by Nupur Chandna, ICADV Attorney Volunteer
In a recent case, a victim was followed in a vehicle for more than two hours as she attempted to evade her follower. The relentless pursuit ended only after she pulled into the parking lot of the local police station for the second time and sought help.
The Court of Appeals affirmed that the stalker’s actions amounted to “repeated or continuous harassment or impermissible contact”, even though his actions took place over the course of fewer than three hours.
While Indiana appellate courts have long held that “the term ‘repeated’ in Indiana’s anti-stalking law means ‘more than once’,” in this instance although the stalking was not repeated the court found continued harassment. That alone was sufficient to bring a charge of stalking.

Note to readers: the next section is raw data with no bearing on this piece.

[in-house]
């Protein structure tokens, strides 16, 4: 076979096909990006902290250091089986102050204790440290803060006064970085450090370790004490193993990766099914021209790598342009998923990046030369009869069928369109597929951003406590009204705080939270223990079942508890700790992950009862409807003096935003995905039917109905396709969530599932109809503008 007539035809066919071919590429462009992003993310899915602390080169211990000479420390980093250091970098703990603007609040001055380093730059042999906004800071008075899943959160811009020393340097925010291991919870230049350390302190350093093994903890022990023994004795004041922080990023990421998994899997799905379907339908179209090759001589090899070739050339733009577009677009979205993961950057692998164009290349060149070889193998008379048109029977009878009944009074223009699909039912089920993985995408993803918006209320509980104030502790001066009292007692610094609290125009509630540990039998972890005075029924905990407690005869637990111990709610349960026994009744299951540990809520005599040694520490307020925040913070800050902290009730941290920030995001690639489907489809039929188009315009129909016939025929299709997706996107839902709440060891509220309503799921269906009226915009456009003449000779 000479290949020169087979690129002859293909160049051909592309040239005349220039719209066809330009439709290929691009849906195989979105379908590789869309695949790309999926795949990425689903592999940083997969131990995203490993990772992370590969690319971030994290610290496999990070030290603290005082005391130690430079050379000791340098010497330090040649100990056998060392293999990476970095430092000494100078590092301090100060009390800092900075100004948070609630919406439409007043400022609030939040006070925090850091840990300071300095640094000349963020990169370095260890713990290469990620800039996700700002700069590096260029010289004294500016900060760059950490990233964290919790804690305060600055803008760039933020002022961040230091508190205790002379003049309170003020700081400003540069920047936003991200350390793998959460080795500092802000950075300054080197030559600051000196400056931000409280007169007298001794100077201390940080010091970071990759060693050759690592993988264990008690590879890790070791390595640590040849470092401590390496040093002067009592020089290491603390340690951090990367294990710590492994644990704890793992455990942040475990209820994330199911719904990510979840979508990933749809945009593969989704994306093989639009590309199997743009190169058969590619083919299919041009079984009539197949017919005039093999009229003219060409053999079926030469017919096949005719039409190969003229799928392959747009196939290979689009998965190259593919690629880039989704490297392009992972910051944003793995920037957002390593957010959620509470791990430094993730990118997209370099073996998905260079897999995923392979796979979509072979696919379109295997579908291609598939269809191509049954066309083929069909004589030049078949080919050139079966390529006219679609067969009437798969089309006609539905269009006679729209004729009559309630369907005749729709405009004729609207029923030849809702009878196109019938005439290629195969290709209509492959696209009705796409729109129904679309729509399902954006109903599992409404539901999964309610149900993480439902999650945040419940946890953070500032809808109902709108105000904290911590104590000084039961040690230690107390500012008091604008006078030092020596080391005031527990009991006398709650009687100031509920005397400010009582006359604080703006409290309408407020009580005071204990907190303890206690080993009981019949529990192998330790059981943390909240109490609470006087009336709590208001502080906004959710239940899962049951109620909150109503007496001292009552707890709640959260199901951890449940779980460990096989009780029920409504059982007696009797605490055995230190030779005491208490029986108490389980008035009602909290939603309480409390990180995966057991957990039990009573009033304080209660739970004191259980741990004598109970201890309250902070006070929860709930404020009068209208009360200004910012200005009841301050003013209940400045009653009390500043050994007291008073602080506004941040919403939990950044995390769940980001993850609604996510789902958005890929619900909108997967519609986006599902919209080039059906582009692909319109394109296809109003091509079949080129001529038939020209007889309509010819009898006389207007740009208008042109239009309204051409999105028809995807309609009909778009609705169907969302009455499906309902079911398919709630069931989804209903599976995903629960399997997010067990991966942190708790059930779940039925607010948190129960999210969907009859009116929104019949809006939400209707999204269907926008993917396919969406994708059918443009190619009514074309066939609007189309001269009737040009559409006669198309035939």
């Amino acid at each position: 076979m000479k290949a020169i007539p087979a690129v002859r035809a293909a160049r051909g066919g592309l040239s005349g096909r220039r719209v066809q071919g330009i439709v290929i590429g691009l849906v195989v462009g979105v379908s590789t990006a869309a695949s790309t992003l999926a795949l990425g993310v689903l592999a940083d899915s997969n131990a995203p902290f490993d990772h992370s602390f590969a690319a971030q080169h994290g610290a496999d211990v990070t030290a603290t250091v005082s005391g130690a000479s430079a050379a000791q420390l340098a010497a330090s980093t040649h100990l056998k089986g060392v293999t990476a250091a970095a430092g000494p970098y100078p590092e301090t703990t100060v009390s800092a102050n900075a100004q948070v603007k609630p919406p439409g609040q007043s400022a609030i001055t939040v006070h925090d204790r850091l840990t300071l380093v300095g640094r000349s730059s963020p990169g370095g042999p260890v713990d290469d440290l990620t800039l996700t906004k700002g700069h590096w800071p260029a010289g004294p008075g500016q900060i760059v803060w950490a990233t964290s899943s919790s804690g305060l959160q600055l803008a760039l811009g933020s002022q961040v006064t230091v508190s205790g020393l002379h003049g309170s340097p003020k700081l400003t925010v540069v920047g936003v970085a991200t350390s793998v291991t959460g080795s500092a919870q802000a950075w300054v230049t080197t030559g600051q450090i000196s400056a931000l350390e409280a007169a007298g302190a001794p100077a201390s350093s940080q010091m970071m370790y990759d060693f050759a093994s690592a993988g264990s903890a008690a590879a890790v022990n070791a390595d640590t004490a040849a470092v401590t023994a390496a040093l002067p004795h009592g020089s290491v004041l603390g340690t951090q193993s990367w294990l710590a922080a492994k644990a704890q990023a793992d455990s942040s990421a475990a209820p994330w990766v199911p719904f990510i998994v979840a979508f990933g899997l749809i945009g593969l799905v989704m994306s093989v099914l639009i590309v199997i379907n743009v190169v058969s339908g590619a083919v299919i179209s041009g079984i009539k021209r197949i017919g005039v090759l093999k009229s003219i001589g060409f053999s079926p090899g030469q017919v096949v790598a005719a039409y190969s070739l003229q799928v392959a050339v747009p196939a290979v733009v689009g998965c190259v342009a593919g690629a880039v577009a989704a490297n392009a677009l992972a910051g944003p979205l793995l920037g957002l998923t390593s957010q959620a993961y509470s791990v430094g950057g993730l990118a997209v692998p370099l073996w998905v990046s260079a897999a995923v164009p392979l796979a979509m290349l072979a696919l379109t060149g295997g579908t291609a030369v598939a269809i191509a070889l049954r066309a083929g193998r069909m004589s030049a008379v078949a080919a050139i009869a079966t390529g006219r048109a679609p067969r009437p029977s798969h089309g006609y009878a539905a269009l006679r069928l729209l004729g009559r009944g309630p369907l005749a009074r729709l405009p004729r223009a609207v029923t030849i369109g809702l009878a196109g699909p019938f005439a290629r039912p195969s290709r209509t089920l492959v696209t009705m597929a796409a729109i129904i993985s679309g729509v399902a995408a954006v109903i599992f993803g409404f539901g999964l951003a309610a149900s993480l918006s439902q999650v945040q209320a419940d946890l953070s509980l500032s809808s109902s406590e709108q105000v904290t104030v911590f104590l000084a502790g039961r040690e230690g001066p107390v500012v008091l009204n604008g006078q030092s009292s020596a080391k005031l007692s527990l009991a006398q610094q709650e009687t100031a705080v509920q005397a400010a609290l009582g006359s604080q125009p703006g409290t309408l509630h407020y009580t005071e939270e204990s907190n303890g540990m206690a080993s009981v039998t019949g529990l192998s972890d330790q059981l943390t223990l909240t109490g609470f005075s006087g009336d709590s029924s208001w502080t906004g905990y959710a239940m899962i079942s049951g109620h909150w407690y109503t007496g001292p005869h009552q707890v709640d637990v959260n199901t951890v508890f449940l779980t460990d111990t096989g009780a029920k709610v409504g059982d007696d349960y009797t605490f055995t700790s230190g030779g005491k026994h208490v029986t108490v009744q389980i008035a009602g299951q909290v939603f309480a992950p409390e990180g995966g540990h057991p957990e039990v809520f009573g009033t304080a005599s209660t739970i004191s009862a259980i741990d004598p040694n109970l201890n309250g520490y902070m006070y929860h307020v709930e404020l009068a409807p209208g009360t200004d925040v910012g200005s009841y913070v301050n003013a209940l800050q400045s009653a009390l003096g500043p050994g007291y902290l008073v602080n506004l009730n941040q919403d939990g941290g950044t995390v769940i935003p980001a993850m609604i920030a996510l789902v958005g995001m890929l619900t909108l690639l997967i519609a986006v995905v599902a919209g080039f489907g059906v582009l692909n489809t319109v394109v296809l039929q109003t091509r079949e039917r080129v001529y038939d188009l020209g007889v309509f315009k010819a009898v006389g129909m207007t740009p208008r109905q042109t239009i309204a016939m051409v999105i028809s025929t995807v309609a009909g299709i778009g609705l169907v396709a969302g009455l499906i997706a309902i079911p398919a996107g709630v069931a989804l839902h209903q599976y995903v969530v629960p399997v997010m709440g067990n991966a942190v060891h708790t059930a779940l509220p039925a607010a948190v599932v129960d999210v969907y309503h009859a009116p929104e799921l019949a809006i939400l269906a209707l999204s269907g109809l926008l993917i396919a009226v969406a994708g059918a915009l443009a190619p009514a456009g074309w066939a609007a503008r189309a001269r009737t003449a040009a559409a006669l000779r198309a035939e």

The actions of the perpetrator in following the victim for over two hours fell within the statutory definition of “continuing harassment” which includes following or pursuing. The Court of Appeals held that under the totality of the circumstance the perpetrator’s actions fell within the definition of stalking.
The Supreme Court unanimously agreed with the Court of Appeals, that for actions to constitute stalking it is not necessary for stalking to occur over several or separate occasions. It is sufficient that it is continuous in nature, even if it is in one single episode.